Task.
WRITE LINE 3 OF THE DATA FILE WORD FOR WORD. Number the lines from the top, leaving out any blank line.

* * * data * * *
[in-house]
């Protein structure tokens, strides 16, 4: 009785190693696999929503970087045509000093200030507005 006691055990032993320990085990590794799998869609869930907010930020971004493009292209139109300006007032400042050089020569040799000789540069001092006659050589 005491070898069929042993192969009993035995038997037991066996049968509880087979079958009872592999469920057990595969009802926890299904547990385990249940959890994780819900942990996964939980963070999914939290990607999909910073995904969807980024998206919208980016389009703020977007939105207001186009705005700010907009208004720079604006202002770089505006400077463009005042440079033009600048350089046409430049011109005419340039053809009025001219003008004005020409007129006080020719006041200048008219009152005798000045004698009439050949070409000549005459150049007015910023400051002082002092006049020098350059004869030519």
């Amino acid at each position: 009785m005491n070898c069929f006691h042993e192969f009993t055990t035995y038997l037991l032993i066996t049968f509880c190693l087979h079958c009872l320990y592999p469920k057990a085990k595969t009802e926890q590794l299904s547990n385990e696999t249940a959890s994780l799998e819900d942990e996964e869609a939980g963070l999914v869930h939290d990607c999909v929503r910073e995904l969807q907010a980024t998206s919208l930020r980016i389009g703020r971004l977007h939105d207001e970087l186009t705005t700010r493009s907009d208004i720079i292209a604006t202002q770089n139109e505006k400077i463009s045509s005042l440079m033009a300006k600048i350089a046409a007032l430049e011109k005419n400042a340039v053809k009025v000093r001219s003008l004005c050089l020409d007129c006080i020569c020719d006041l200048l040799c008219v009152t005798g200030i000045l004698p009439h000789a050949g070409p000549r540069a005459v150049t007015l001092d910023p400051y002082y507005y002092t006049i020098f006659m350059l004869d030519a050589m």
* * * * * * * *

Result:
């Amino acid at each position: 009785m005491n070898c069929f006691h042993e192969f009993t055990t035995y038997l037991l032993i066996t049968f509880c190693l087979h079958c009872l320990y592999p469920k057990a085990k595969t009802e926890q590794l299904s547990n385990e696999t249940a959890s994780l799998e819900d942990e996964e869609a939980g963070l999914v869930h939290d990607c999909v929503r910073e995904l969807q907010a980024t998206s919208l930020r980016i389009g703020r971004l977007h939105d207001e970087l186009t705005t700010r493009s907009d208004i720079i292209a604006t202002q770089n139109e505006k400077i463009s045509s005042l440079m033009a300006k600048i350089a046409a007032l430049e011109k005419n400042a340039v053809k009025v000093r001219s003008l004005c050089l020409d007129c006080i020569c020719d006041l200048l040799c008219v009152t005798g200030i000045l004698p009439h000789a050949g070409p000549r540069a005459v150049t007015l001092d910023p400051y002082y507005y002092t006049i020098f006659m350059l004869d030519a050589m």